Song 2 or 3 buzzy whistles, each drawn out until it fades away, followed by a short silence. Call a low took.
Audio © Lang Elliott, Bob McGuire, Kevin Colver, Martyn Stewart and others.
Learn more about this sound collection.

How climate change could affect this bird's range

In the broadest and most detailed study of its kind, Audubon scientists have used hundreds of thousands of citizen-science observations and sophisticated climate models to predict how birds in the U.S. and Canada will react to climate change.

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Read more: climate.audubon.org
Thrushes Perching Birds

Varied Thrush

The darker the color, the more favorable the climate conditions are for survival. The outlined areas represent approximate current range for each season.

More on reading these maps.

Each map is a visual guide to where a particular bird species may find the climate conditions it needs to survive in the future. We call this the bird’s “climatic range.”

The colors indicate the season in which the bird may find suitable conditions— blue for winter, yellow for summer (breeding), and green for where they overlap (indicating their presence year-round).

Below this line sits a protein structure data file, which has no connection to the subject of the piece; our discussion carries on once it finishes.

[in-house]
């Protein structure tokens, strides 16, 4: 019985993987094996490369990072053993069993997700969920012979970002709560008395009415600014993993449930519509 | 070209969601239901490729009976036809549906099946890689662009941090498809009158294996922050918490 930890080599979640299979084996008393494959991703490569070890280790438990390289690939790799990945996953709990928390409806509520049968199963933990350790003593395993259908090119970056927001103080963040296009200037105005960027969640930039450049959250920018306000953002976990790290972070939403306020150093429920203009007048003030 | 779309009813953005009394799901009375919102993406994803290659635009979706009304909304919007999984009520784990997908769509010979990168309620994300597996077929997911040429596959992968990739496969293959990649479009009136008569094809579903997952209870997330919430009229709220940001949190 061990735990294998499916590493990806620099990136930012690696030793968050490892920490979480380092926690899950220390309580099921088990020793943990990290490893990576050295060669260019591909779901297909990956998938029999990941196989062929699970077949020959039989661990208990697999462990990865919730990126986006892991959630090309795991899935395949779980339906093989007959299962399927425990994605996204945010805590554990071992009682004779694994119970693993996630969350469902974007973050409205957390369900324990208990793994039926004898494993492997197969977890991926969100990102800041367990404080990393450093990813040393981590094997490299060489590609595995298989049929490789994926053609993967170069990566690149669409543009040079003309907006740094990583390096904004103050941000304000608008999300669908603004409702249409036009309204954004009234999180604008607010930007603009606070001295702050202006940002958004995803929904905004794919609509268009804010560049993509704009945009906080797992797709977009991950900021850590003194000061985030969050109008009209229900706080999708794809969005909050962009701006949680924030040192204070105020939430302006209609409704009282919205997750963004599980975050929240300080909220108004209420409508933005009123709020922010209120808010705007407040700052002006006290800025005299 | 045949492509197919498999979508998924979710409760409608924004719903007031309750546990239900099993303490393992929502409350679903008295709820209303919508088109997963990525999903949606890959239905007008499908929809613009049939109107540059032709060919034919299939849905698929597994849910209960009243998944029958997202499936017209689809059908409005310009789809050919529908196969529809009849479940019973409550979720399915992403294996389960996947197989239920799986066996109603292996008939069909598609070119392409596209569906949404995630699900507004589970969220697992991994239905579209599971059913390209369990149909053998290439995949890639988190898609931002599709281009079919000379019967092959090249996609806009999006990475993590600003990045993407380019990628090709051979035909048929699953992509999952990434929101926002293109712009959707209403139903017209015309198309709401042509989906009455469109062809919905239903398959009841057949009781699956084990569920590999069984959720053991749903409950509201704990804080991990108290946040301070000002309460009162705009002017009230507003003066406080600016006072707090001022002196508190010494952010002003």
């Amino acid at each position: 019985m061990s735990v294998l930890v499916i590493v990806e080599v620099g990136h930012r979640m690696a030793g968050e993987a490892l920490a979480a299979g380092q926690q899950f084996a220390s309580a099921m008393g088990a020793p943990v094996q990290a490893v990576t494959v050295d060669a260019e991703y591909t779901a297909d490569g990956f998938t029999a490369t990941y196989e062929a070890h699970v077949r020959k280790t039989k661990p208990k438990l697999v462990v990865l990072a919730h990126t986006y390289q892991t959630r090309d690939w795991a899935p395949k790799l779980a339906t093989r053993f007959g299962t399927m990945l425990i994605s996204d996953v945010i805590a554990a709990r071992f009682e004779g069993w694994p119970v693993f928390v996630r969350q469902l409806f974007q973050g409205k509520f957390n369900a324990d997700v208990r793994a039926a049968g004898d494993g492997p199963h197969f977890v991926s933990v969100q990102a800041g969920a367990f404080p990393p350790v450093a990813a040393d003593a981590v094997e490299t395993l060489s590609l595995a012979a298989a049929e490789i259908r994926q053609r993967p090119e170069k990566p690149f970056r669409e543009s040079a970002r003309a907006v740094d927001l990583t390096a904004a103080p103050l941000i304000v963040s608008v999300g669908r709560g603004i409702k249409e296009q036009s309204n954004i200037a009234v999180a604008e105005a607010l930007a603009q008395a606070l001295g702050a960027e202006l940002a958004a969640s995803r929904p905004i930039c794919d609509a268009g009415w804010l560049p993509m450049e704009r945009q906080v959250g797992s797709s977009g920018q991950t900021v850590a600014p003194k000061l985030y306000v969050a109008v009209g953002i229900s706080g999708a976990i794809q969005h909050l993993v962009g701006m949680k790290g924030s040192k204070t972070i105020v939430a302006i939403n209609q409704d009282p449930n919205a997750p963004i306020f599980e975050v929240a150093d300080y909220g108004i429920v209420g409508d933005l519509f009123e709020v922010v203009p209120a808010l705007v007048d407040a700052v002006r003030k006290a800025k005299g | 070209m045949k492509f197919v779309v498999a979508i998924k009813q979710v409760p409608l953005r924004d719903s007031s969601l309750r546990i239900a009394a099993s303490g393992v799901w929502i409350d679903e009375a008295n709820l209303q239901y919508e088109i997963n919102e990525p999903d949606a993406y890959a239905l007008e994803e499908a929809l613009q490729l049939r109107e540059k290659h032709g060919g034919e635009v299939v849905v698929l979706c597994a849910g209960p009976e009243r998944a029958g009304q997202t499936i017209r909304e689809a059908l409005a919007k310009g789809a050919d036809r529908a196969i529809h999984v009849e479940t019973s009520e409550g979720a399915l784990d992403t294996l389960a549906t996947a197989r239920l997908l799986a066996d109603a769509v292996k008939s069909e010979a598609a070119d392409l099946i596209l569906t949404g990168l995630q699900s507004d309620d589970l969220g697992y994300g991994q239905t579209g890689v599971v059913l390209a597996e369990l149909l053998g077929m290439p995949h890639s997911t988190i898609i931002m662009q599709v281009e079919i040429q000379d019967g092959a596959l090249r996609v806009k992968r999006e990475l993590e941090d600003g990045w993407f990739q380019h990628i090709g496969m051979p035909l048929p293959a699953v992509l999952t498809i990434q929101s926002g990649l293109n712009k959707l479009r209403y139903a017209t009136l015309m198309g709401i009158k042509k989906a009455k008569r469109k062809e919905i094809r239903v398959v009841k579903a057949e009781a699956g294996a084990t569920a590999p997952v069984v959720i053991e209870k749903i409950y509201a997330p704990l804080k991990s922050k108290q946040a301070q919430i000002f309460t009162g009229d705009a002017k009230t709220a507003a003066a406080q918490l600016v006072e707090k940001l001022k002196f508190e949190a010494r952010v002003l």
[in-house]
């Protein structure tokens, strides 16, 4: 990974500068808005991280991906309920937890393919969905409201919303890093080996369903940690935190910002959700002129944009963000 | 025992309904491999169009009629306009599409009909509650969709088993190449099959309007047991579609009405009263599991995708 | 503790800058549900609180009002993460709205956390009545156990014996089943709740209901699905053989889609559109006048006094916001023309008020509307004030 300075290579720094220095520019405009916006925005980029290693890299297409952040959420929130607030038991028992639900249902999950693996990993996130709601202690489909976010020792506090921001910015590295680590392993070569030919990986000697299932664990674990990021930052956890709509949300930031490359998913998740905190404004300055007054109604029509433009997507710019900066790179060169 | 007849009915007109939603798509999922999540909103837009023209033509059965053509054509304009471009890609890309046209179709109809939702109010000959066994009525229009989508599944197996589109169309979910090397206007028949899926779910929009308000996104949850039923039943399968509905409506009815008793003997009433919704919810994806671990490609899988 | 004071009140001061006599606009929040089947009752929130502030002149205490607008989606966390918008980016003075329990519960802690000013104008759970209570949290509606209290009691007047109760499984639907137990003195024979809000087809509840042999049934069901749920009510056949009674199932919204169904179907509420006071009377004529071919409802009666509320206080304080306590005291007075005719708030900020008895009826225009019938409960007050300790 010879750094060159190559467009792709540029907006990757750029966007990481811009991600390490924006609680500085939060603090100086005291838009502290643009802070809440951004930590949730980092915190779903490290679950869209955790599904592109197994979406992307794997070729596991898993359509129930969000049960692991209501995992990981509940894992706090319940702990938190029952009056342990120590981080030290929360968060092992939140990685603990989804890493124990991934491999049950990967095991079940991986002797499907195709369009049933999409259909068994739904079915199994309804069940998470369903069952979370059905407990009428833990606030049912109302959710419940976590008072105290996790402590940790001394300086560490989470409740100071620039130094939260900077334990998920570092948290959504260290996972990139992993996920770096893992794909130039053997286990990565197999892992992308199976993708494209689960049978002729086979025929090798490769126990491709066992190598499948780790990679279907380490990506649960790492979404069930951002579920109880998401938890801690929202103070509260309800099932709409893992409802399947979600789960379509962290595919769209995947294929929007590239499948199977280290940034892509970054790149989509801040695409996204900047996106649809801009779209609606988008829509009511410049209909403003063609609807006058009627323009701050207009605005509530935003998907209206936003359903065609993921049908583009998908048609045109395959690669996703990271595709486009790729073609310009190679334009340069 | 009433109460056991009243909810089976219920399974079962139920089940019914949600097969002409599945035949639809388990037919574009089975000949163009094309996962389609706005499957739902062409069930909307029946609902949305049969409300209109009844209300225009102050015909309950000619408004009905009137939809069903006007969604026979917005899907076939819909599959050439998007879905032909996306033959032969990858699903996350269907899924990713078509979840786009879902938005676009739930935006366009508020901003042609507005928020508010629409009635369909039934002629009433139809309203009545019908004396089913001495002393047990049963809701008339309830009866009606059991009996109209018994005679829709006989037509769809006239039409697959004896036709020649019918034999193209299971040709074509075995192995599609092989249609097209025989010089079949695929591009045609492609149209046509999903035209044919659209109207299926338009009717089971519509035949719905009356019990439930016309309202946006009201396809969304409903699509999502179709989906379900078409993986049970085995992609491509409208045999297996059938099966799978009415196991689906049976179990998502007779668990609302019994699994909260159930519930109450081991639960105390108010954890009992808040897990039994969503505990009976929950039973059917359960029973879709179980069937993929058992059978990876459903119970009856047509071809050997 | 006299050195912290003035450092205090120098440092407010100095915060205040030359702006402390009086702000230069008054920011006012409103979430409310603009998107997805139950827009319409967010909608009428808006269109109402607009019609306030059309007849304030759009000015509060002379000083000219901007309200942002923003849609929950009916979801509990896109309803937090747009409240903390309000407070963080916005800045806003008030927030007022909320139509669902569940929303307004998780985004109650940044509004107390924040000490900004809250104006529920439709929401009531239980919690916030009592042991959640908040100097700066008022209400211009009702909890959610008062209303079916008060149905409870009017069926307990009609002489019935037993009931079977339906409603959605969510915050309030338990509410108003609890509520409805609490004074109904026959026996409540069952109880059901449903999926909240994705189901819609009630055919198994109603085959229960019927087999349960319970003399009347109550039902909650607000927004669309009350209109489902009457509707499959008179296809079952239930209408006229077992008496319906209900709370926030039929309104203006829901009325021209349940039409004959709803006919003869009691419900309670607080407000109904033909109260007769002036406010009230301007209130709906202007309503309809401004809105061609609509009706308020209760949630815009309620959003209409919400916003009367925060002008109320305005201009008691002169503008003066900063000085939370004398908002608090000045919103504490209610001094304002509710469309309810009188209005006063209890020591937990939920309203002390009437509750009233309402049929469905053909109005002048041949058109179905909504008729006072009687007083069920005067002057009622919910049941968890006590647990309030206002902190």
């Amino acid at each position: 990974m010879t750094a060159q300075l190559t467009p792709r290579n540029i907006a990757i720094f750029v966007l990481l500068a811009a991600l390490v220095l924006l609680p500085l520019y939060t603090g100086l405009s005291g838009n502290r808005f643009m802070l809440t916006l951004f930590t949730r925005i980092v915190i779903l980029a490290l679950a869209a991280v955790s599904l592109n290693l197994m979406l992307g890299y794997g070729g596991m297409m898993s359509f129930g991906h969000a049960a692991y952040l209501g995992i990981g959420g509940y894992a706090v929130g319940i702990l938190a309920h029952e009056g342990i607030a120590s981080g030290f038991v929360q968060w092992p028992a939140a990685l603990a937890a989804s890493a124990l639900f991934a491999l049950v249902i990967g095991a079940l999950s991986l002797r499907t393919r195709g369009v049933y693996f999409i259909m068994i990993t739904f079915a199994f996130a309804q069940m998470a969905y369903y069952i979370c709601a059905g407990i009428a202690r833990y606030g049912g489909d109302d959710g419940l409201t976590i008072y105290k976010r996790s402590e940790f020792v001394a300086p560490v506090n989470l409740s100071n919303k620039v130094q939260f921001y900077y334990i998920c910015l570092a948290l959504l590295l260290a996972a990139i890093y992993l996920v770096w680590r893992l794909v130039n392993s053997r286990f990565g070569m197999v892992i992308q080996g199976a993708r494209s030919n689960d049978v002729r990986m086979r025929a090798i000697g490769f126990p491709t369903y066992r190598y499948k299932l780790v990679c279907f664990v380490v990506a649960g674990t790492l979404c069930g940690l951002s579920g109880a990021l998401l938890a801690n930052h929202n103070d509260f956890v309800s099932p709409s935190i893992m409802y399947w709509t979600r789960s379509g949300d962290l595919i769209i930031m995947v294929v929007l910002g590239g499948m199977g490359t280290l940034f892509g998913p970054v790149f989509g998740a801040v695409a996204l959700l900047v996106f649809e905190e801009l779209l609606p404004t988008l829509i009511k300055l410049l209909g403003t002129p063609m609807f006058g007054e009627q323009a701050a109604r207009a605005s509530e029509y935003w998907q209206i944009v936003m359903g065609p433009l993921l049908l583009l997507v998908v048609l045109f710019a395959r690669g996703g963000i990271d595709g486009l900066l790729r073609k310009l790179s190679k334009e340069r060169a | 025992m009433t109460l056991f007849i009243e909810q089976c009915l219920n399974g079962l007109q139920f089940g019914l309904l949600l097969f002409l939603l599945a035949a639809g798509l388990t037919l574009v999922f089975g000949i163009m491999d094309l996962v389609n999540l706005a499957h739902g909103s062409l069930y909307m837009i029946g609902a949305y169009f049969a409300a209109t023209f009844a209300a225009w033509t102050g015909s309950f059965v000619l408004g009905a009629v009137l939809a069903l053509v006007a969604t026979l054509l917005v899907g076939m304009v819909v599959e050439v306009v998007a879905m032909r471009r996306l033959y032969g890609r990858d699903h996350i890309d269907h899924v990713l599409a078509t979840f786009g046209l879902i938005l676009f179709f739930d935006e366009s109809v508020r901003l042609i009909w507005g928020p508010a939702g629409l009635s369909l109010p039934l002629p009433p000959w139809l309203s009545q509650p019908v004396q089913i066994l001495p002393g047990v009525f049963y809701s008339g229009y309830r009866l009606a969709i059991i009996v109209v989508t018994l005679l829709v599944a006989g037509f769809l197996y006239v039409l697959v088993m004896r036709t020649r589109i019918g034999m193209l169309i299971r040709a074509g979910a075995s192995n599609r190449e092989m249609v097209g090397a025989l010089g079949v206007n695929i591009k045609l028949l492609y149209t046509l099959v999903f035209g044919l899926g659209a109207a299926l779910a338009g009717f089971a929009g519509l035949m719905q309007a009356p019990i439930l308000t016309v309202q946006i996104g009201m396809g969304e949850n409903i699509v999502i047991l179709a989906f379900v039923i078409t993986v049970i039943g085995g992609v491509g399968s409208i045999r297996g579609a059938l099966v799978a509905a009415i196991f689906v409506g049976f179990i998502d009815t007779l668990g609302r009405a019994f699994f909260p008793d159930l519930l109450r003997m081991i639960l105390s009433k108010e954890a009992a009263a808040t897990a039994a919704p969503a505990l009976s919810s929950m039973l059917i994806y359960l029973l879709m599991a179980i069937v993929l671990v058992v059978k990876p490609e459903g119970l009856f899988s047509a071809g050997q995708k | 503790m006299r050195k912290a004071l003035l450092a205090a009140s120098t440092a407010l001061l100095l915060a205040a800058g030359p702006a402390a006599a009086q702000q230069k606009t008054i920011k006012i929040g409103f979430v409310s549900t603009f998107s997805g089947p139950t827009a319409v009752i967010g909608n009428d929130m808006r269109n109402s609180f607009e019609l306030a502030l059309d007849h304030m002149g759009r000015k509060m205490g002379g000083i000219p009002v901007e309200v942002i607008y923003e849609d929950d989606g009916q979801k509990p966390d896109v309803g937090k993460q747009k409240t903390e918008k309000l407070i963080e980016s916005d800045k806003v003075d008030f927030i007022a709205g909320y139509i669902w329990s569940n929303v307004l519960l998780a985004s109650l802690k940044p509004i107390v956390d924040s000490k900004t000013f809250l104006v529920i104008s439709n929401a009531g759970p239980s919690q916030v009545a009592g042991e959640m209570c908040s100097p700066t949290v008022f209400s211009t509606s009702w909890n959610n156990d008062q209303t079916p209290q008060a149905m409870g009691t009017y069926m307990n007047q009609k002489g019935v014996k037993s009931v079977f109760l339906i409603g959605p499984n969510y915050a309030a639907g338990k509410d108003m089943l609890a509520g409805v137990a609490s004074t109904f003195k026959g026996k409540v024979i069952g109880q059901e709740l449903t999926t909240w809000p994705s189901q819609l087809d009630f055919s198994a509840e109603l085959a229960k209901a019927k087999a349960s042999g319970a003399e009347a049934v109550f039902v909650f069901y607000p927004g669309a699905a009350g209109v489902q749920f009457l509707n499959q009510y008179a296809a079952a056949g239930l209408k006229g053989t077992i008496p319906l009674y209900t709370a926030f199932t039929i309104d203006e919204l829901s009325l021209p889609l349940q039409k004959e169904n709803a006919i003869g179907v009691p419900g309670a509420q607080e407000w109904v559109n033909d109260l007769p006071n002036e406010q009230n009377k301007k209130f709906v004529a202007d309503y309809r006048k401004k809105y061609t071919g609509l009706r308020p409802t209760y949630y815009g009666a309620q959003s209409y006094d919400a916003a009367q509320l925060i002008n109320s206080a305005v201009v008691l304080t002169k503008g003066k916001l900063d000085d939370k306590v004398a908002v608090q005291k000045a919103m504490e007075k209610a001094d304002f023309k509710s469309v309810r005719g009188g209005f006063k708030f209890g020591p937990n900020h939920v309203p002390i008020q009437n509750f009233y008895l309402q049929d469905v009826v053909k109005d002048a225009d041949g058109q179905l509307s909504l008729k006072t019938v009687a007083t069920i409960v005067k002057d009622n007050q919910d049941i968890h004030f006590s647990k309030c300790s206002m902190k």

The darker the shaded area, the more likely it is the bird species will find suitable climate conditions to survive there.

The outline of the approximate current range for each season remains fixed in each frame, allowing you to compare how the range will expand, contract, or shift in the future.

The first frame of the animation shows where the bird can find a suitable climate today (based on data from 2000). The next three frames predict where this bird’s suitable climate may shift in the future—one frame each for 2020, 2050, and 2080.

You can play or pause the animation with the orange button in the lower left, or select an individual frame to study by clicking on its year.

The darker the color, the more favorable the climate conditions are for survival. The outlined areas represent approximate current range for each season. More on reading these maps.
Winter
Summer

Winter Range
Summer Range
Both Seasons